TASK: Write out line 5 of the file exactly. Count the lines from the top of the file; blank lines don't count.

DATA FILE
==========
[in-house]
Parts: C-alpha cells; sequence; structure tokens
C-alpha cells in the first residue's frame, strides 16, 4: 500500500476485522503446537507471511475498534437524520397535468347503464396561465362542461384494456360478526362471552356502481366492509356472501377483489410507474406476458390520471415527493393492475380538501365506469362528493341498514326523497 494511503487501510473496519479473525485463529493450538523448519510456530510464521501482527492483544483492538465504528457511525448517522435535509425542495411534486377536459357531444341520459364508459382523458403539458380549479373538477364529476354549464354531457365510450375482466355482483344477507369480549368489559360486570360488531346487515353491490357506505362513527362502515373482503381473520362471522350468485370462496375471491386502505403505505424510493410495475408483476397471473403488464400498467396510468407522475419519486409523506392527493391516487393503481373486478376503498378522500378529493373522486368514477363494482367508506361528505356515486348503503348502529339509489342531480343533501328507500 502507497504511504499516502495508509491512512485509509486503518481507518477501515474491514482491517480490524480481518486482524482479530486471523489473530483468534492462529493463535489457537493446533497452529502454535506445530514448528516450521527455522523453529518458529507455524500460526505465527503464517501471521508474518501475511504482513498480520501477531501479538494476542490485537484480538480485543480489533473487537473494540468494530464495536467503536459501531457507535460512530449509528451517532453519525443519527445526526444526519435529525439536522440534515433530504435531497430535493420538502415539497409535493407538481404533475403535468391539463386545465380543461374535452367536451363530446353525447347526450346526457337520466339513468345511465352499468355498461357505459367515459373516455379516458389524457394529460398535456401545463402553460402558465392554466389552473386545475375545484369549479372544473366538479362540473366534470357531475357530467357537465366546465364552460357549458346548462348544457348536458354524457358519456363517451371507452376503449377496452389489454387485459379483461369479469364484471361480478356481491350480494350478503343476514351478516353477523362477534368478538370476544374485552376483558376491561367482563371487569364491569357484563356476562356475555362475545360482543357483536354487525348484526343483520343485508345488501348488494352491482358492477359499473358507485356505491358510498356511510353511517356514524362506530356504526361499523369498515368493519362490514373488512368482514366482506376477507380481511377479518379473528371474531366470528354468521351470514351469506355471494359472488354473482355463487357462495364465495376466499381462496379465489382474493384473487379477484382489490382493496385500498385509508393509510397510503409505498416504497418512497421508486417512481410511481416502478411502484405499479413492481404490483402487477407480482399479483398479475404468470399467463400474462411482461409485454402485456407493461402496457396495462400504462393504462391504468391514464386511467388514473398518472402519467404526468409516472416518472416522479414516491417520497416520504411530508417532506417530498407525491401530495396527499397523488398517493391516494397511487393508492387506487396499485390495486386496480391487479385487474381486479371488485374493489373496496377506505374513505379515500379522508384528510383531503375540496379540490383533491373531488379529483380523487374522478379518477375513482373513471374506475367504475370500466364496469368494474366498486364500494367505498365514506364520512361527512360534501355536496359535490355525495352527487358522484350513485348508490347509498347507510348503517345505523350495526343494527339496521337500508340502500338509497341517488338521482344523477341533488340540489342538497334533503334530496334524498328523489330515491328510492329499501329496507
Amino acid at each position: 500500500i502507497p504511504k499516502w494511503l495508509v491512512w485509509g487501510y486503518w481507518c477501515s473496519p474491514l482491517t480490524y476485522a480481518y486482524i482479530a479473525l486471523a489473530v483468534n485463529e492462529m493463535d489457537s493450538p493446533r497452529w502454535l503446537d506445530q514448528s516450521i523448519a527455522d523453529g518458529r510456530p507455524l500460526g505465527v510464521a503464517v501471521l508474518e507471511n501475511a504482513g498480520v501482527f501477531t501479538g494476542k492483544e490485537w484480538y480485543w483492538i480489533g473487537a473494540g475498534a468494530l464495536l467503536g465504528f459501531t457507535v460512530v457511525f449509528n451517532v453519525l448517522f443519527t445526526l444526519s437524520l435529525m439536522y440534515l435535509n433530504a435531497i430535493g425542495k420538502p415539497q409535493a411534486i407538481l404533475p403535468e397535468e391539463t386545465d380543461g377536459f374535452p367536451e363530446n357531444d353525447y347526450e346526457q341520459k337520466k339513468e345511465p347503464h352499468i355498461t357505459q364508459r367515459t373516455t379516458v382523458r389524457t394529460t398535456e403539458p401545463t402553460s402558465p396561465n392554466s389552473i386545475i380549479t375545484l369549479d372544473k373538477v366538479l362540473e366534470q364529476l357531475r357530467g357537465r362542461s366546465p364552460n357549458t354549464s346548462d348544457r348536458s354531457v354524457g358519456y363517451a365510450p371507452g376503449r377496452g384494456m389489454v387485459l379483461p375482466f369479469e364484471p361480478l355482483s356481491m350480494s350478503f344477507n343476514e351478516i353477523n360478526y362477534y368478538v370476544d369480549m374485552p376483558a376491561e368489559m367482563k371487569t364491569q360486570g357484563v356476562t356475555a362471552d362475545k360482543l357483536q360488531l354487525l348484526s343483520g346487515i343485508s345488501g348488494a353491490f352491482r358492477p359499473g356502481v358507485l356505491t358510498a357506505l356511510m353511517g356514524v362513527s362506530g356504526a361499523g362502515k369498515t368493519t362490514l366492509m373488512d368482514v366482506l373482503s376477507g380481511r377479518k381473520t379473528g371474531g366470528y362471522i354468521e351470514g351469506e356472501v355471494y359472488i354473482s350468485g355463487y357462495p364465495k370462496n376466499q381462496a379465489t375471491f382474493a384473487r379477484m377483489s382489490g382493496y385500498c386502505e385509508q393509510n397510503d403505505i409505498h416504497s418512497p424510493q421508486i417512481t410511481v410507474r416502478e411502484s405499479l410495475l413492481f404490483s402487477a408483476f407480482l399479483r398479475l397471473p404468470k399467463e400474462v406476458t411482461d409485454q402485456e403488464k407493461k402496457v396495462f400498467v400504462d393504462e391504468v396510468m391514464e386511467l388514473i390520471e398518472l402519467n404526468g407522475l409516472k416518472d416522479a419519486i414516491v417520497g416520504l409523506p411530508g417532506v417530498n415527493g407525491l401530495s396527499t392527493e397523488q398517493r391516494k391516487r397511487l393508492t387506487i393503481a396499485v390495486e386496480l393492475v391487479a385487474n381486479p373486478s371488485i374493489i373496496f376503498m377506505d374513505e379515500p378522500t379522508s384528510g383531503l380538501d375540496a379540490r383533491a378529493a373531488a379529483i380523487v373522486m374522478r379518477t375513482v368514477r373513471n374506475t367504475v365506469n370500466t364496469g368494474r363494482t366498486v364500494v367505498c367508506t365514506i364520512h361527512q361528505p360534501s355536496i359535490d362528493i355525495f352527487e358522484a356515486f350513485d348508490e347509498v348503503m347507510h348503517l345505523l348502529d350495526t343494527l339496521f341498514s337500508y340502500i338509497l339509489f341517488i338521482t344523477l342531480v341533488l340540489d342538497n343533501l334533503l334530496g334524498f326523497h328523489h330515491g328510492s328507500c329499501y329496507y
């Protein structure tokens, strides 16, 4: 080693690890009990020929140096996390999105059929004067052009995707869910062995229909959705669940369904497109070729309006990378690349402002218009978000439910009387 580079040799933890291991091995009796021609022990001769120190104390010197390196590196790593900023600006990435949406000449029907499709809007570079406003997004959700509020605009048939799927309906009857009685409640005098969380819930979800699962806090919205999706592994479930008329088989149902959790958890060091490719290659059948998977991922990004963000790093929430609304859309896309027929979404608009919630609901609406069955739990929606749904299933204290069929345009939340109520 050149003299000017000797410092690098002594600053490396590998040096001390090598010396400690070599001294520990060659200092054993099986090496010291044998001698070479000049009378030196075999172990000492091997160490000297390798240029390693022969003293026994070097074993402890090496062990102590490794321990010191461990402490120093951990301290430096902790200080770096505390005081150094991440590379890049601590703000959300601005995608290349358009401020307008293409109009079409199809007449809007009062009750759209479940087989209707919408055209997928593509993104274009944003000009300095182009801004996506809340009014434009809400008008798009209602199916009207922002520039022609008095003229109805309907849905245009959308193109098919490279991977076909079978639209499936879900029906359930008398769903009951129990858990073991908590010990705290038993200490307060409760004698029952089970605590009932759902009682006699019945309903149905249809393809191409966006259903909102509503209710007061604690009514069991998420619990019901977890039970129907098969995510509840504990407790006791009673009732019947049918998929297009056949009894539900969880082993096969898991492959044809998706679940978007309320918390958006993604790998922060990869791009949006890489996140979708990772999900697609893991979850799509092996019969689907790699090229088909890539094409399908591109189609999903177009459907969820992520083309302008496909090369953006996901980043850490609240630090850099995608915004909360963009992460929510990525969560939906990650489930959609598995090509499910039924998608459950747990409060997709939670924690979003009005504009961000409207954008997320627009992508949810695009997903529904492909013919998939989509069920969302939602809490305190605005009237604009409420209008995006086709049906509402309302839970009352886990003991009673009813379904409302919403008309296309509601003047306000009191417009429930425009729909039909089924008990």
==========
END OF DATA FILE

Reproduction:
């Protein structure tokens, strides 16, 4: 080693690890009990020929140096996390999105059929004067052009995707869910062995229909959705669940369904497109070729309006990378690349402002218009978000439910009387 580079040799933890291991091995009796021609022990001769120190104390010197390196590196790593900023600006990435949406000449029907499709809007570079406003997004959700509020605009048939799927309906009857009685409640005098969380819930979800699962806090919205999706592994479930008329088989149902959790958890060091490719290659059948998977991922990004963000790093929430609304859309896309027929979404608009919630609901609406069955739990929606749904299933204290069929345009939340109520 050149003299000017000797410092690098002594600053490396590998040096001390090598010396400690070599001294520990060659200092054993099986090496010291044998001698070479000049009378030196075999172990000492091997160490000297390798240029390693022969003293026994070097074993402890090496062990102590490794321990010191461990402490120093951990301290430096902790200080770096505390005081150094991440590379890049601590703000959300601005995608290349358009401020307008293409109009079409199809007449809007009062009750759209479940087989209707919408055209997928593509993104274009944003000009300095182009801004996506809340009014434009809400008008798009209602199916009207922002520039022609008095003229109805309907849905245009959308193109098919490279991977076909079978639209499936879900029906359930008398769903009951129990858990073991908590010990705290038993200490307060409760004698029952089970605590009932759902009682006699019945309903149905249809393809191409966006259903909102509503209710007061604690009514069991998420619990019901977890039970129907098969995510509840504990407790006791009673009732019947049918998929297009056949009894539900969880082993096969898991492959044809998706679940978007309320918390958006993604790998922060990869791009949006890489996140979708990772999900697609893991979850799509092996019969689907790699090229088909890539094409399908591109189609999903177009459907969820992520083309302008496909090369953006996901980043850490609240630090850099995608915004909360963009992460929510990525969560939906990650489930959609598995090509499910039924998608459950747990409060997709939670924690979003009005504009961000409207954008997320627009992508949810695009997903529904492909013919998939989509069920969302939602809490305190605005009237604009409420209008995006086709049906509402309302839970009352886990003991009673009813379904409302919403008309296309509601003047306000009191417009429930425009729909039909089924008990």